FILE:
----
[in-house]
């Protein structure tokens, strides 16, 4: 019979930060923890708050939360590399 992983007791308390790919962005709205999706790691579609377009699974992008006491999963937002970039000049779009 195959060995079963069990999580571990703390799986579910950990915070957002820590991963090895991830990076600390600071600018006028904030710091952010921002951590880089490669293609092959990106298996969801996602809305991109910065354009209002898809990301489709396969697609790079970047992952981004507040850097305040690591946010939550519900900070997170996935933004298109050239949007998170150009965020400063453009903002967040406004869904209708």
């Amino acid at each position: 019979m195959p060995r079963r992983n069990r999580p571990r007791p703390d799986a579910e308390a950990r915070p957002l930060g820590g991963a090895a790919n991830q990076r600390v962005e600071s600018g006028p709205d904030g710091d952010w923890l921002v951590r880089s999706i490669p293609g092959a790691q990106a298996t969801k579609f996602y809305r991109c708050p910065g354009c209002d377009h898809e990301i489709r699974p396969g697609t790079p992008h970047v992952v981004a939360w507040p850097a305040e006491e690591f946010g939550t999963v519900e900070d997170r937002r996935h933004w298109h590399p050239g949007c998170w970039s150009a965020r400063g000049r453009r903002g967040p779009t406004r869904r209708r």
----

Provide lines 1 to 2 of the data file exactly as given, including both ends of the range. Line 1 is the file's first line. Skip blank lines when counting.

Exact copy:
[in-house]
């Protein structure tokens, strides 16, 4: 019979930060923890708050939360590399 992983007791308390790919962005709205999706790691579609377009699974992008006491999963937002970039000049779009 195959060995079963069990999580571990703390799986579910950990915070957002820590991963090895991830990076600390600071600018006028904030710091952010921002951590880089490669293609092959990106298996969801996602809305991109910065354009209002898809990301489709396969697609790079970047992952981004507040850097305040690591946010939550519900900070997170996935933004298109050239949007998170150009965020400063453009903002967040406004869904209708």